May 3, 2024: MLN MM13487: Diabetes Screening & Definitions Update: CY 2024 Physician Fee Schedule Final Rule

CMS advises providers to make sure your billing staff knows about the revised regulatory definition of diabetes, the revised diabetes screening frequency limitations, and coverage of the Hemoglobin A1C (HbA1c) test for diabetes screening.


Prior to January 1, 2024 the HbA1C test (HCPCS code 83036) was covered for the purpose of diabetes management but not for diabetes screening. As of January 1, 2024, CMS now covers the HbA1c test for diabetes screening.


May 3, 2024: MLN MM13486: Annual Wellness Visit: Social Determinants of Health Risk Assessment

Make sure your billing staff knows that the social determinants of health (SDOH) risk assessment is now an optional annual wellness visit (AWV) element and what the eligibility and billing requirements are for completing the SDOH risk assessment as part of the AWV.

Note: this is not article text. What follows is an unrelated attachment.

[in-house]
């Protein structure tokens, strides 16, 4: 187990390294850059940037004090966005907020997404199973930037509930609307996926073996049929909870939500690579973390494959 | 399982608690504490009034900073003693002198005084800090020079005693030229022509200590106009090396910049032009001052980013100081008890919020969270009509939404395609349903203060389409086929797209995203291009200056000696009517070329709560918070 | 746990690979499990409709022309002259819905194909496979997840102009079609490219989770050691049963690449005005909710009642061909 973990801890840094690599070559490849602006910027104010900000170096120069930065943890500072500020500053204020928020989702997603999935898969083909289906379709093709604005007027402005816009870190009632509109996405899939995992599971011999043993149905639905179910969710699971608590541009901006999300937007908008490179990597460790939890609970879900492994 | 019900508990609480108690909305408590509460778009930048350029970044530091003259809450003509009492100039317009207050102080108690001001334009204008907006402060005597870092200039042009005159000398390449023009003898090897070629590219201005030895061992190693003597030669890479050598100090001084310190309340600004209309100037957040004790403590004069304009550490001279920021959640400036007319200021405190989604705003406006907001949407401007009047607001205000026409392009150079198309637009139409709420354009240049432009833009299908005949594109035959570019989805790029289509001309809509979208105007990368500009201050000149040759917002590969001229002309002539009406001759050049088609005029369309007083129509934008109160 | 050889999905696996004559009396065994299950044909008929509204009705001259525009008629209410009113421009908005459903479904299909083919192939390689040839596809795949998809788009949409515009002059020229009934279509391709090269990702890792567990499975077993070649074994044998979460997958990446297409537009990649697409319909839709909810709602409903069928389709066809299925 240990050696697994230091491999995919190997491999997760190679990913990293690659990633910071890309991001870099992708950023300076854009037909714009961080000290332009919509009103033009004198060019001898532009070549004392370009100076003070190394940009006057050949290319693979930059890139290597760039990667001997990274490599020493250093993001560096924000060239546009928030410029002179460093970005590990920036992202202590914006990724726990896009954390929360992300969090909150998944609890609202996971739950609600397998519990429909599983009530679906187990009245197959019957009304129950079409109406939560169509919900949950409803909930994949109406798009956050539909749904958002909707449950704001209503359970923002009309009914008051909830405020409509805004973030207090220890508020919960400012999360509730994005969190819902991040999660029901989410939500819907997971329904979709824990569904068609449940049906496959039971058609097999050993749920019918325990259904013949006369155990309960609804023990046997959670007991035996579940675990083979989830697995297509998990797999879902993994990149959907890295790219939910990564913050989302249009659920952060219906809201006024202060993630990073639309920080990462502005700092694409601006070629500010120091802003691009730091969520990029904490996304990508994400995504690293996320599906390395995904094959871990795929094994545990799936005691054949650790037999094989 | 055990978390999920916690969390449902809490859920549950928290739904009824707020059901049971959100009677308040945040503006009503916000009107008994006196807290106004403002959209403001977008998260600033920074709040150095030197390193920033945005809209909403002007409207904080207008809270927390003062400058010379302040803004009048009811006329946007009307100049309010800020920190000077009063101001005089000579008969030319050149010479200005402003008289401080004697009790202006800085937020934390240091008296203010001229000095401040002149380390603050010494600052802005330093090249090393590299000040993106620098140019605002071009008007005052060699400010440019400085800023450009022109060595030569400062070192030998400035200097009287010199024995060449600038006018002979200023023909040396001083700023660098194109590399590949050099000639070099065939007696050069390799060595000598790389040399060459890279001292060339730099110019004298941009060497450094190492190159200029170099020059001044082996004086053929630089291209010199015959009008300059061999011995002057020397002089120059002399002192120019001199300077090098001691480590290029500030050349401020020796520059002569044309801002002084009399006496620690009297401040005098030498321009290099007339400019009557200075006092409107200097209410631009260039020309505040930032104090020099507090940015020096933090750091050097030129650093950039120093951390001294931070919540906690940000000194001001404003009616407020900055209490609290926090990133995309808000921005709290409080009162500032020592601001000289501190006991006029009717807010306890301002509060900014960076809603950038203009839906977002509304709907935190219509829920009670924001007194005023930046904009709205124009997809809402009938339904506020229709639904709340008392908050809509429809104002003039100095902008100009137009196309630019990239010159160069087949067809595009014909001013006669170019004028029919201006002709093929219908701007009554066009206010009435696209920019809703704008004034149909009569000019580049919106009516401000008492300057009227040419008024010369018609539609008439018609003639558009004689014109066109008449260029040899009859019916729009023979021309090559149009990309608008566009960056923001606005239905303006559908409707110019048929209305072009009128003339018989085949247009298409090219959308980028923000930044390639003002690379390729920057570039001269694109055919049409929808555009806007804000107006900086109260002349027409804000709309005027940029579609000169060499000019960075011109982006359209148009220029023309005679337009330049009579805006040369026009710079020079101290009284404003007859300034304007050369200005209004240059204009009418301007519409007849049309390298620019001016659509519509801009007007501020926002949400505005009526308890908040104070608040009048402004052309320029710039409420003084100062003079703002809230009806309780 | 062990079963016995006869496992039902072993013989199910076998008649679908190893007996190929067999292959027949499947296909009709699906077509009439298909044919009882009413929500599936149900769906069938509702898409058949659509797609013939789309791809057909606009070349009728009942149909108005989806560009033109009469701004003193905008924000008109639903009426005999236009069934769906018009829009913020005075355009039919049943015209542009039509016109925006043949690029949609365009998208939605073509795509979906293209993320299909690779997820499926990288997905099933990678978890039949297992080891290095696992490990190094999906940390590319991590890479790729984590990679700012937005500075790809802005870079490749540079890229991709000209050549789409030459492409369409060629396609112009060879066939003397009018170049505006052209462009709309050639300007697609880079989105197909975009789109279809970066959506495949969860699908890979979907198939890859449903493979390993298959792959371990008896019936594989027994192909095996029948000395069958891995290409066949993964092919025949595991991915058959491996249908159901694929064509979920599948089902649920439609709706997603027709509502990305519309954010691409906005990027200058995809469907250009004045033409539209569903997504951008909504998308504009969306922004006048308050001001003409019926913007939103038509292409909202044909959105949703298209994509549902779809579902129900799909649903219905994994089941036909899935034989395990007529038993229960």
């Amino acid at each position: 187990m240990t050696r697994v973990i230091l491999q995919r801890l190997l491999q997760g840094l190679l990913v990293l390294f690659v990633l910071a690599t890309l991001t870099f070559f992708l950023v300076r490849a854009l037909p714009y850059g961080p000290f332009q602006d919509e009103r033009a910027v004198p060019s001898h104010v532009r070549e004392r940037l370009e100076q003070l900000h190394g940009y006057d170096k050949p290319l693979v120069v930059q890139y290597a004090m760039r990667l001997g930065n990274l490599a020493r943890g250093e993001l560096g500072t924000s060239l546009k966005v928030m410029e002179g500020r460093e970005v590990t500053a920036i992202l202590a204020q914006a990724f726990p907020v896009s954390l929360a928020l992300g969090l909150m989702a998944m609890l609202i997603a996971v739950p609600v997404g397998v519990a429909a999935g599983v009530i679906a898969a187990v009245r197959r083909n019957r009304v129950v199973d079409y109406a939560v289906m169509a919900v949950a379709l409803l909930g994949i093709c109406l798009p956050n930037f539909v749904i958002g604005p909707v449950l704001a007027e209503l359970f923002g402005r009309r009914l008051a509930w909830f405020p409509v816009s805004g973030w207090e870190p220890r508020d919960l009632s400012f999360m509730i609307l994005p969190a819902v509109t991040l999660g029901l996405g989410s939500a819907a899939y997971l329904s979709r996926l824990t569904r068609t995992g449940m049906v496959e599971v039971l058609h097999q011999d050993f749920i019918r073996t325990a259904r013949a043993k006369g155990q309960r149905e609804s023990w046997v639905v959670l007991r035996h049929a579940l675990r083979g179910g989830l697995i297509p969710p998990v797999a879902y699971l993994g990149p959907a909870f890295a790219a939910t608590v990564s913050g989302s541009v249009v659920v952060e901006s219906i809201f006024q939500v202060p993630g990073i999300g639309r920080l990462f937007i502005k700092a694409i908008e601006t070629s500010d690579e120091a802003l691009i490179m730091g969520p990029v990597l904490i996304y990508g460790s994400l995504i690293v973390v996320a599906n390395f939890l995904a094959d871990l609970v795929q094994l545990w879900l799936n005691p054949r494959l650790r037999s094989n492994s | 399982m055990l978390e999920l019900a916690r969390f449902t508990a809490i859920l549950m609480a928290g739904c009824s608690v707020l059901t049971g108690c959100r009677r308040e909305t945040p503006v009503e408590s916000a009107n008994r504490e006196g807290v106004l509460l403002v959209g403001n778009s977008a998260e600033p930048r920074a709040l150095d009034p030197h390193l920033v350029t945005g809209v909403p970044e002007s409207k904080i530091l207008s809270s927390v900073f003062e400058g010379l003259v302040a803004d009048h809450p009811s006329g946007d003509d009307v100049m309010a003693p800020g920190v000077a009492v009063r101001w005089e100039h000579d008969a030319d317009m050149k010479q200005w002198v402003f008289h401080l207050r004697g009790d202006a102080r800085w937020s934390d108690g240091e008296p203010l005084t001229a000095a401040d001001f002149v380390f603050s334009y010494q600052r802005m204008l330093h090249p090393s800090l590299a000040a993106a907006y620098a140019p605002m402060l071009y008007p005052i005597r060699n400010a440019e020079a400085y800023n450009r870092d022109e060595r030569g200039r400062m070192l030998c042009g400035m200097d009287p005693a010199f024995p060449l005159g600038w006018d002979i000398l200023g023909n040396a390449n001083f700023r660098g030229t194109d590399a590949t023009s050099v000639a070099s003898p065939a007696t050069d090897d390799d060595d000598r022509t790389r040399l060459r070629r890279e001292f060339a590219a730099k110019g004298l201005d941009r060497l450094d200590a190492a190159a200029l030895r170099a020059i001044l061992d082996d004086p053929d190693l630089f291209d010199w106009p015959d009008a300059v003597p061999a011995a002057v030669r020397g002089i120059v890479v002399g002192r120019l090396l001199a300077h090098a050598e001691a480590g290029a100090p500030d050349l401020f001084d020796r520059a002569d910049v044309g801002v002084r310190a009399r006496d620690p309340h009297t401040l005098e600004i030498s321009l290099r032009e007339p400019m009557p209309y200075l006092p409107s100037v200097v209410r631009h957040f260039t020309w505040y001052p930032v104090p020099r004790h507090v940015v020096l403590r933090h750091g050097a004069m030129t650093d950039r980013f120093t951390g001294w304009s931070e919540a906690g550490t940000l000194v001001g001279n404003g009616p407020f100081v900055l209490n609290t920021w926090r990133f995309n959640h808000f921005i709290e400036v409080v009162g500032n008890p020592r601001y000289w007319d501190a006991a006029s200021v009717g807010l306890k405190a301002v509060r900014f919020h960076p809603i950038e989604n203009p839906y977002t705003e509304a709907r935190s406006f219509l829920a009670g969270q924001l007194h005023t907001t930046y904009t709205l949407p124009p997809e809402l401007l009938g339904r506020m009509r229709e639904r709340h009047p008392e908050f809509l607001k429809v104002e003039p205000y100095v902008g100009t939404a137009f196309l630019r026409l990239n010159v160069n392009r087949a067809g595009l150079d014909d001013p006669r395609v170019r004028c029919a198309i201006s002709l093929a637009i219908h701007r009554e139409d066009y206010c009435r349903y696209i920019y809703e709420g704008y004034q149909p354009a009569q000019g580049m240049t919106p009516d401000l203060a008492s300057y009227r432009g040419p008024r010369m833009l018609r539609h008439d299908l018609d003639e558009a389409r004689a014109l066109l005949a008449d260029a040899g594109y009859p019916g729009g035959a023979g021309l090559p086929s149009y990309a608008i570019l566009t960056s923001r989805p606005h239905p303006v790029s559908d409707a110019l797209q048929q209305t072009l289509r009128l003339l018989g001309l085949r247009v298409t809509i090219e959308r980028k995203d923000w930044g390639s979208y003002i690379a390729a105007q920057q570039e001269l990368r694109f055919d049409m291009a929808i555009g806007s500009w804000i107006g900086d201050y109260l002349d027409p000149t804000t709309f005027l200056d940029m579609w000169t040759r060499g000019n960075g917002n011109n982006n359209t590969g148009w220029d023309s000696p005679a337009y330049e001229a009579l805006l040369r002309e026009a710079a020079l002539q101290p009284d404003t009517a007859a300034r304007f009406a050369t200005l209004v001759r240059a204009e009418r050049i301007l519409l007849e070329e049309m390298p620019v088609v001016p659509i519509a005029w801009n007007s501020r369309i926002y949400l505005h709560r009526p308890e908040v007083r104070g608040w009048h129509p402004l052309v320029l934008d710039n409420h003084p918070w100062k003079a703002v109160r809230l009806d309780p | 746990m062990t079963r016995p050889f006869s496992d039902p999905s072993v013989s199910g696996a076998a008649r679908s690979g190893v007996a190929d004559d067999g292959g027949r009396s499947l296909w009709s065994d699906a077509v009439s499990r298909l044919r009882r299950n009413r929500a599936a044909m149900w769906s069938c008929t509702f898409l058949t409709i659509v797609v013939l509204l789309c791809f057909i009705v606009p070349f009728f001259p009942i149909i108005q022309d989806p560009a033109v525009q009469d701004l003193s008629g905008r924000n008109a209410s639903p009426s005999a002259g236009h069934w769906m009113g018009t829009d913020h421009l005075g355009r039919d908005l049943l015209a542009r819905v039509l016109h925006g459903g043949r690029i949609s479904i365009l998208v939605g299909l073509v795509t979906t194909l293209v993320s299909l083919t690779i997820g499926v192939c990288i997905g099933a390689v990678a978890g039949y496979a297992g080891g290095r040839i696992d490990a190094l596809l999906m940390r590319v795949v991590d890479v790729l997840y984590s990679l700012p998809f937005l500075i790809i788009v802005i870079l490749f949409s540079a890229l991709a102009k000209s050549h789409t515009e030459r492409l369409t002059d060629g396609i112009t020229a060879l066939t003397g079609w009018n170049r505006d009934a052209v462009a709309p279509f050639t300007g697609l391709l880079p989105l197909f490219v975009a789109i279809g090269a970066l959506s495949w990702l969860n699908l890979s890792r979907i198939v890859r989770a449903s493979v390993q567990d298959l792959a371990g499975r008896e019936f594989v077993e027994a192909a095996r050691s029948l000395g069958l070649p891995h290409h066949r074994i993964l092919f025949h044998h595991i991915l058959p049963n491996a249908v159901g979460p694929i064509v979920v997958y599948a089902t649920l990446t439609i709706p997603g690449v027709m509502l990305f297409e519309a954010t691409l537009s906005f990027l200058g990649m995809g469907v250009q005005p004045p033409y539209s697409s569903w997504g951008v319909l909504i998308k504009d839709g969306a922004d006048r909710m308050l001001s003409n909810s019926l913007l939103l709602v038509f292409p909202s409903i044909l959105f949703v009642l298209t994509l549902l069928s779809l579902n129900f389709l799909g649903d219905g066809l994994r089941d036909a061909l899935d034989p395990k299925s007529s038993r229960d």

May 3, 2024: MLN MM13592: Updates for Split or Shared Evaluation & Management Visits

Information in this article for your billing staff include the definition of split or shared visit and substantive portion, and how to bill appropriately for split or shared evaluation and management (E/M) visits.


May 9, 2024: MLN MM13608: ESRD Prospective Payment System Quarterly Update

Make sure your billing staff knows about the Transitional Drug Add-On Payment Adjustment (TDAPA) for HCPCS code J0911 and the updated list of outlier services under the ESRD PPS.


May 16, 2024: MLN MM13617: Medicare Claims Processing Manual Update: Gap-Filling DMEPOS Fees

Make sure your billing staff knows about the revised Section 60.3 in the Medicare Claims Processing Manual, Chapter 23 and updated factors for gap-filling purposes.


May 23, 2024: MLN MM13598: NCD 200.3 – Monoclonal Antibodies Directed Against Amyloid for the Treatment of Alzheimer's Disease (AD)

This article includes information about FDA-approved monoclonal antibodies, the criteria for coverage, coding information, and claims processing instructions.